Now we go to a bit of curb-side commentary. . . . . “Heavy Metal Parking Lot” can’t be beat!
See it now—see it here—as real as it gets. . . . . as two amateur joes in television wandered around a parking lot with a camera and microphone. Before smart-phones, smack dab middle in the randomness of all existence— a postcard from the pre-internet era.
There, an amphitheater rises out of the muggy summer dusk—this little snatch of buzzing cicadas and choked weeds. Down in Virginia—or was it Maryland?— a big show, a local event—beery brain-pans sniffing after the rich possibility of existence for how things seemed “in 1986”.
This is a video about metal-heads, for metal-heads. The medium, the message—a way of life.
You shall know it—feckless spontaneity and broken tennis-shoes like a raised brew.
An underground video popular with tape-traders. Bootlegged so many times, no one made money in the overall culture of drifters, dopers, burn-out’s, metal-heads, and apathetic street rabble congregated in this under-documented barnacle of the country.
It was a world of concert flyers and late night rock radio.
Dead-end jobs and corner drug-buys, literally thrashing it out of you—the curving horizon of all that was seen in heard under the purpling dome of sky. Bon-fires, bottle rockets, backroads—always the whirl of blow-flies and saw-dust amid the big stoner cook-out, like varmints and tail-gaiters at a bbq.
Stray lumber, flung-aside wooden pallets with a tractor pulling along a flat-bed of baled hay. Planting season, the June harvest—a two-bit, nowhere town. You shall know it by the wilder, woolier fields & streams of cheap scrubland and backwoods capitalism, industrial strength.
Beetlejuice would know this place
You had a homely country girl, her legs wrapped in a shower curtain like a torn, home-made dress drinking gin. Gap-toothed enthusiasts in rock concert t-shirts like rabble and lot-lice and somewhere, the aura of the military like the patriotic backbone and prerogative to kill.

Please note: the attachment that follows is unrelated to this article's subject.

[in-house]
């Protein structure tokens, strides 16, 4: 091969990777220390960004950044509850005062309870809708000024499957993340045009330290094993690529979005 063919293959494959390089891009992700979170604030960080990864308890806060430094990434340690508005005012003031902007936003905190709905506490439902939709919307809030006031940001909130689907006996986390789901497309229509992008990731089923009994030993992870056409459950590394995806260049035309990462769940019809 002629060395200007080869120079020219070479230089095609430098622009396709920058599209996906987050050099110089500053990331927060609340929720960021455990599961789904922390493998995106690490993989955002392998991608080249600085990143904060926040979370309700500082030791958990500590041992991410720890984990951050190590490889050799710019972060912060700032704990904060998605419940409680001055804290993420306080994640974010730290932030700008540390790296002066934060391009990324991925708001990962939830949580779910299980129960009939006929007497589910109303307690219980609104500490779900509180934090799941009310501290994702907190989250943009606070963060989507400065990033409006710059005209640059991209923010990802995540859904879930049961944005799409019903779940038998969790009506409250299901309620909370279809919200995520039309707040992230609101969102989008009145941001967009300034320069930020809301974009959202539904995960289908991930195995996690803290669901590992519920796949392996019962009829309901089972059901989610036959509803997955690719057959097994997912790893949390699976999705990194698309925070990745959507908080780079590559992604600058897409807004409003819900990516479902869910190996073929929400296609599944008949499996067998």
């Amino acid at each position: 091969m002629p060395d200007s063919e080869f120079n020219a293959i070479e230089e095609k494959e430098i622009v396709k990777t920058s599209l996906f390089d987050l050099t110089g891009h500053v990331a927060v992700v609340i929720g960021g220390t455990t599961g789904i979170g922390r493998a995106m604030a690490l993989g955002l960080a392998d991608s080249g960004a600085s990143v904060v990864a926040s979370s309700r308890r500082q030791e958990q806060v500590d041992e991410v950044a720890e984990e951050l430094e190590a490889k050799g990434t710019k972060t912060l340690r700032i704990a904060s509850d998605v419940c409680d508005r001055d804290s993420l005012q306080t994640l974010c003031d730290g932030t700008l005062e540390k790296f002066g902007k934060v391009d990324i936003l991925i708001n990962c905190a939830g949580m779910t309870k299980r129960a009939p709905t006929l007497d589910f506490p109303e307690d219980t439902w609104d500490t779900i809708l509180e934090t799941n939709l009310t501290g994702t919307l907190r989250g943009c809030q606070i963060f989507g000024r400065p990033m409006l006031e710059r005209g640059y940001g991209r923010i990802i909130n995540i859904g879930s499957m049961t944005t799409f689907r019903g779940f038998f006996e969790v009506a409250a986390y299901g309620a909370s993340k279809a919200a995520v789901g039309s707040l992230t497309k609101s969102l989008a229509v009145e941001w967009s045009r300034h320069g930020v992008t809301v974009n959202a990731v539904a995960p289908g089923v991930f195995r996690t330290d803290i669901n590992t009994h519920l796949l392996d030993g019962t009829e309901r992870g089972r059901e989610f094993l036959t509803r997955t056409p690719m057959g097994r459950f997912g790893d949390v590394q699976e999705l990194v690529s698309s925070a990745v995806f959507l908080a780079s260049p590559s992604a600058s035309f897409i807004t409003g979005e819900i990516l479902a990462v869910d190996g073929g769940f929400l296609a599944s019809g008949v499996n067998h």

Heavy metal dreams, escapist fantasy.
Nothing like a crowd, young and stupid. . . . . as he puts his arms around two concert-goer’s shoulders and mutters confidentially.
(– Or at least we take the ability to speculate he would)
Never far from the fever swamps of Baltimore where Edgar Alan Poe drafted macabre dreams as a proto heavy metal creative. Death—touching the face of nothingness. Power, like a chain-mailed fist. Dungeons & Dragons—a thief, an elf—a jaundiced, darting-eyed teenager in a black concert t-shirt with an askance appreciation for life’s little underhanded victories.
You could guess a ticket-holding reveler would walk away, reasonably intact. Whatever ignorance of the day and bygone rotting husks along the road as you trip by and kick the dirt.
You lived for the touring show, roadies and gypsies and exploding flash-pots and guitar feedback from Marshal stacks 12-feet high. A chewy bass-line and crashing drums as the singer snaked-around to the rhythm and lead guitars bristled and smoked like pustules—as fans pumped their fists and cigarettes tangled over peach-fuzzed chins.
You could literally feel it all the way up to the rafters and cheap seats— release.
Pop the tape in. Vivid, gross, vulgar video-tape with sweat and pimples and all. Recycled experience. Be a rumpus-room ganja Buddha reclined back on the throne of self—majestic, subtle, and just. Dunderheaded realization accruing like fly-specks, fried neurology and electric kilowatts of loopy, punch-drunk insight like warmed over Koolaid as you watched cartoons on a beat-up old t.v. Gonzo cartoon adventures—robots running over an electrical space-grid with badly-dubbed English.
. . . . . So who says you haven’t seen the rings of Saturn? Blink in good-natured surprise. You might see a bit of yourself on a grainy, duped VHS copy. Registering time—everywhere, nowhere all at once as affairs of state floated high above, as grand and distant as a zeppelin in Reagan’s America.
“15 minutes of fame” for an artifact no longer than about 15 minutes as the directors went on to film other parking lots. Classic American folk-art for the post video-age. Your calling card—the street level of fandom and the jostle of the historical record as seen by anyone, anywhere.
Now on YouTube and immortalized online.